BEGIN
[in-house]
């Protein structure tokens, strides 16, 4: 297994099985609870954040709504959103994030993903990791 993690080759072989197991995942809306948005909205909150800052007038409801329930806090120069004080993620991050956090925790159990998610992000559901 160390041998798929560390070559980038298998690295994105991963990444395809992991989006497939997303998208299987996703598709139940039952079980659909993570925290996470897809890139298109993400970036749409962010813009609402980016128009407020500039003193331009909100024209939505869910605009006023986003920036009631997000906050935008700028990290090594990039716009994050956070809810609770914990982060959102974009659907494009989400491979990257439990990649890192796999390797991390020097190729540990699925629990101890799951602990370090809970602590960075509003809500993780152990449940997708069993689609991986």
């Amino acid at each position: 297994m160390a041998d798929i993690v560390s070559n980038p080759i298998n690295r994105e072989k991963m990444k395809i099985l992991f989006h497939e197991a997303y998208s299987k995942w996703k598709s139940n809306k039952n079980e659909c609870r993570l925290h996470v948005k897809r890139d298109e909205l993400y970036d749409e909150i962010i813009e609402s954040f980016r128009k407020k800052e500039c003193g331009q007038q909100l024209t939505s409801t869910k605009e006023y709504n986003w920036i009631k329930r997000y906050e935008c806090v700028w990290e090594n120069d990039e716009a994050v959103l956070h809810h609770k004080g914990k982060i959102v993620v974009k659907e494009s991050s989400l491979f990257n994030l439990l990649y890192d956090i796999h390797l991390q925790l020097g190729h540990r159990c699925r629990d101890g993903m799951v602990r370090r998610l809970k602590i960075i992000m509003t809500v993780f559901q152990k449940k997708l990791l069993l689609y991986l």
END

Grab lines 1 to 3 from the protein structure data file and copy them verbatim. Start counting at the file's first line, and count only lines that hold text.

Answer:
[in-house]
């Protein structure tokens, strides 16, 4: 297994099985609870954040709504959103994030993903990791 993690080759072989197991995942809306948005909205909150800052007038409801329930806090120069004080993620991050956090925790159990998610992000559901 160390041998798929560390070559980038298998690295994105991963990444395809992991989006497939997303998208299987996703598709139940039952079980659909993570925290996470897809890139298109993400970036749409962010813009609402980016128009407020500039003193331009909100024209939505869910605009006023986003920036009631997000906050935008700028990290090594990039716009994050956070809810609770914990982060959102974009659907494009989400491979990257439990990649890192796999390797991390020097190729540990699925629990101890799951602990370090809970602590960075509003809500993780152990449940997708069993689609991986």
């Amino acid at each position: 297994m160390a041998d798929i993690v560390s070559n980038p080759i298998n690295r994105e072989k991963m990444k395809i099985l992991f989006h497939e197991a997303y998208s299987k995942w996703k598709s139940n809306k039952n079980e659909c609870r993570l925290h996470v948005k897809r890139d298109e909205l993400y970036d749409e909150i962010i813009e609402s954040f980016r128009k407020k800052e500039c003193g331009q007038q909100l024209t939505s409801t869910k605009e006023y709504n986003w920036i009631k329930r997000y906050e935008c806090v700028w990290e090594n120069d990039e716009a994050v959103l956070h809810h609770k004080g914990k982060i959102v993620v974009k659907e494009s991050s989400l491979f990257n994030l439990l990649y890192d956090i796999h390797l991390q925790l020097g190729h540990r159990c699925r629990d101890g993903m799951v602990r370090r998610l809970k602590i960075i992000m509003t809500v993780f559901q152990k449940k997708l990791l069993l689609y991986l």